what you need to know about your septic systemwhat you need to know about your septic system


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what you need to know about your septic system

The home's septic system is overlooked far too often. When was the last time that you had your septic system maintained? Have you ever tested the microbial levels in the holding tank? Do you know what is not safe to flush down the toilets or wash down the drains? There are many things that you should know about the septic tank that manages the waste from your home. Failure to care for the system properly and neglect to learn what to avoid flushing down into the system could cause it to fail and back up into your house. Take a few minutes to learn from the information posted on my site, so you can avoid this disgusting mess.

Do You Need A Sewage Pump?

If you're building a new house or remodeling an old one, you're probably focusing on what's on the surface: the walls, windows, floors, and roof. However, what's underground is vital to your home. The pipes are what keep your house livable, particularly the ones that carry waste away from it. Though this is often taken care of by the city, there are four situations when you might need a new sewage pump:

  1. Living on a Hill. If you live on a downward slope, you probably need a sewage pump to transport your waste uphill. Most pipes use gravity to control the flow of waste, but you can't fight gravity without extra help. Some houses located at the bottom of a hill don't require pumps because their pipes are located on a slightly lower elevation to the house. This isn't possible if you live in a smaller plot of land or near a lake, however, where the pipes are probably located further uphill.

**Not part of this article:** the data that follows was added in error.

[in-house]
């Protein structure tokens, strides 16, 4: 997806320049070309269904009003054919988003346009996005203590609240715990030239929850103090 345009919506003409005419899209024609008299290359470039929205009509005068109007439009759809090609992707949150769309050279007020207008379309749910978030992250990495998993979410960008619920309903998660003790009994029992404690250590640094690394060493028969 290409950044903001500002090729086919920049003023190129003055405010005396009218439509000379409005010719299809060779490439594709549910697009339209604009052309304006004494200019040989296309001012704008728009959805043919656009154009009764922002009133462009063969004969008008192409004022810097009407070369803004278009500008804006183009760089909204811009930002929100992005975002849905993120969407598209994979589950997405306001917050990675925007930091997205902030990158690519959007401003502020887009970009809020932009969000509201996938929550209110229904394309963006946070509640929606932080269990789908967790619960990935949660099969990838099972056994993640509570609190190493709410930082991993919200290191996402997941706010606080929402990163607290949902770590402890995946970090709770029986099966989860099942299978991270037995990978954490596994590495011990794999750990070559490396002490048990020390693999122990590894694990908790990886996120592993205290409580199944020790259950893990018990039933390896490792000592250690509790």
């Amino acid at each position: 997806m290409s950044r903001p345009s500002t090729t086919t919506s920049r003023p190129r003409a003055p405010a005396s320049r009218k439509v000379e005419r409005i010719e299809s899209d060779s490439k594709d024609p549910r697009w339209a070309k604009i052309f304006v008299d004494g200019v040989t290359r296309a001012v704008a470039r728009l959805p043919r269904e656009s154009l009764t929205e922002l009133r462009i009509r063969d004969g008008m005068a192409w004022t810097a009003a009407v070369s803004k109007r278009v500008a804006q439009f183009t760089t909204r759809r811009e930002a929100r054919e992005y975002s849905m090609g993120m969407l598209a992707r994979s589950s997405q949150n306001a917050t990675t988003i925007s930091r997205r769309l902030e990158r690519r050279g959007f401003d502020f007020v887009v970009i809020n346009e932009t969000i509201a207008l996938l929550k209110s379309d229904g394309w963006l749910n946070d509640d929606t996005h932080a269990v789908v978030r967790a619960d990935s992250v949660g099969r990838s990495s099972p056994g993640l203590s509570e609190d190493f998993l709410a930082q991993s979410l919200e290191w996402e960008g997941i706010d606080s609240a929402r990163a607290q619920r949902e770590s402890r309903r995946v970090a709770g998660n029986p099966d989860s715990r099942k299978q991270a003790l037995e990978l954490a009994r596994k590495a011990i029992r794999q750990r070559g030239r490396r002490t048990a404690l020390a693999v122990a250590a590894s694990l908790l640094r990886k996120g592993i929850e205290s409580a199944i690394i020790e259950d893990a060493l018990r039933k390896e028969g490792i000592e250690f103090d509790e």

2. Basement Bathrooms. Many people remodel their basements to be an extra living area, complete with a bathroom. This type of renovation requires extra plumbing care. You probably already know you'll need a sump pump in case of flooding. A sewage pump is also necessary to get your toilet waste up toward the pipes that are level with the foundation of the house. Adding a sewage pump might not be necessary if there was already plumbing in the basement. Just remember that solid waste is different from water of washing machine or sink, so you may need a different pump that can handle the right sewage.
  3. Off-Grid Living. More people are choosing to live "off the grid," meaning that they don't rely on city power or sewers. If you're one of these people, you'll need a septic tank, of course. But to get your waste from your house to your septic tank, you'll need a pump. Otherwise, you'll be facing a nauseating mess and backed up toilets. A good sewage pump for your septic tank will turn your waste into a "flurry" to better fill the tank without backups.
  4. Backed Up Pipes. Often, a backed up pipe is just the sign of a clog. Sometimes, though, it can indicate that your sewage pump is not working. This means you'll need to repair or replace your pump. If you know where your pump is located, you can check it to see if it has power. It will usually make a humming sound if it is powered up. Otherwise, you should call a plumber like Fyle's Honey Wagon to investigate.